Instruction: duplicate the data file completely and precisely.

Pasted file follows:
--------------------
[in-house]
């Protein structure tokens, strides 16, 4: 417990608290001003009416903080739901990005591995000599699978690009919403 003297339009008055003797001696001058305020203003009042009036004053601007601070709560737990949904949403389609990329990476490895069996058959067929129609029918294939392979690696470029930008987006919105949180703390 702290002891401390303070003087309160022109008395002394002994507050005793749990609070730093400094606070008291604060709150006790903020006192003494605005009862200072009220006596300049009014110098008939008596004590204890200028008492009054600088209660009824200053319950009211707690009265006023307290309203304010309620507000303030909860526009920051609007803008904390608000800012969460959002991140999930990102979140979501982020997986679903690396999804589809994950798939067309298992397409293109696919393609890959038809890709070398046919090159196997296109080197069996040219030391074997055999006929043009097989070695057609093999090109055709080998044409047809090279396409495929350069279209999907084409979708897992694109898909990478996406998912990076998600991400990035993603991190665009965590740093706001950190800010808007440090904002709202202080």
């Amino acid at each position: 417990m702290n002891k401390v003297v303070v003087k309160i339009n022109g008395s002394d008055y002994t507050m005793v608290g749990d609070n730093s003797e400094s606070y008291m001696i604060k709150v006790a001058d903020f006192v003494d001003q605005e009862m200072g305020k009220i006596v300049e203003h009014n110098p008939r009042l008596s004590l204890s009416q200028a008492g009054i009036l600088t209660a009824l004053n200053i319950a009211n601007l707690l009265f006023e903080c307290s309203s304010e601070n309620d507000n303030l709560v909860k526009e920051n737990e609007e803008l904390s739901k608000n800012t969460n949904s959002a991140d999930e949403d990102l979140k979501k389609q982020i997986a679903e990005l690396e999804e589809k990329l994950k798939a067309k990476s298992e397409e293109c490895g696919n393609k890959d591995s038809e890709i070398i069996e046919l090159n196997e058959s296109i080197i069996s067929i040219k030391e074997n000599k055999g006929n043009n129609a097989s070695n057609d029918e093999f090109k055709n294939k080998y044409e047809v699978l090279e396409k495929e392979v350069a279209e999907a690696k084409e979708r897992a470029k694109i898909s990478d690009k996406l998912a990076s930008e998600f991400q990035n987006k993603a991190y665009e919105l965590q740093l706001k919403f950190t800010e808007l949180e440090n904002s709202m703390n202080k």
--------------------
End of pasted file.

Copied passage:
[in-house]
């Protein structure tokens, strides 16, 4: 417990608290001003009416903080739901990005591995000599699978690009919403 003297339009008055003797001696001058305020203003009042009036004053601007601070709560737990949904949403389609990329990476490895069996058959067929129609029918294939392979690696470029930008987006919105949180703390 702290002891401390303070003087309160022109008395002394002994507050005793749990609070730093400094606070008291604060709150006790903020006192003494605005009862200072009220006596300049009014110098008939008596004590204890200028008492009054600088209660009824200053319950009211707690009265006023307290309203304010309620507000303030909860526009920051609007803008904390608000800012969460959002991140999930990102979140979501982020997986679903690396999804589809994950798939067309298992397409293109696919393609890959038809890709070398046919090159196997296109080197069996040219030391074997055999006929043009097989070695057609093999090109055709080998044409047809090279396409495929350069279209999907084409979708897992694109898909990478996406998912990076998600991400990035993603991190665009965590740093706001950190800010808007440090904002709202202080």
């Amino acid at each position: 417990m702290n002891k401390v003297v303070v003087k309160i339009n022109g008395s002394d008055y002994t507050m005793v608290g749990d609070n730093s003797e400094s606070y008291m001696i604060k709150v006790a001058d903020f006192v003494d001003q605005e009862m200072g305020k009220i006596v300049e203003h009014n110098p008939r009042l008596s004590l204890s009416q200028a008492g009054i009036l600088t209660a009824l004053n200053i319950a009211n601007l707690l009265f006023e903080c307290s309203s304010e601070n309620d507000n303030l709560v909860k526009e920051n737990e609007e803008l904390s739901k608000n800012t969460n949904s959002a991140d999930e949403d990102l979140k979501k389609q982020i997986a679903e990005l690396e999804e589809k990329l994950k798939a067309k990476s298992e397409e293109c490895g696919n393609k890959d591995s038809e890709i070398i069996e046919l090159n196997e058959s296109i080197i069996s067929i040219k030391e074997n000599k055999g006929n043009n129609a097989s070695n057609d029918e093999f090109k055709n294939k080998y044409e047809v699978l090279e396409k495929e392979v350069a279209e999907a690696k084409e979708r897992a470029k694109i898909s990478d690009k996406l998912a990076s930008e998600f991400q990035n987006k993603a991190y665009e919105l965590q740093l706001k919403f950190t800010e808007l949180e440090n904002s709202m703390n202080k």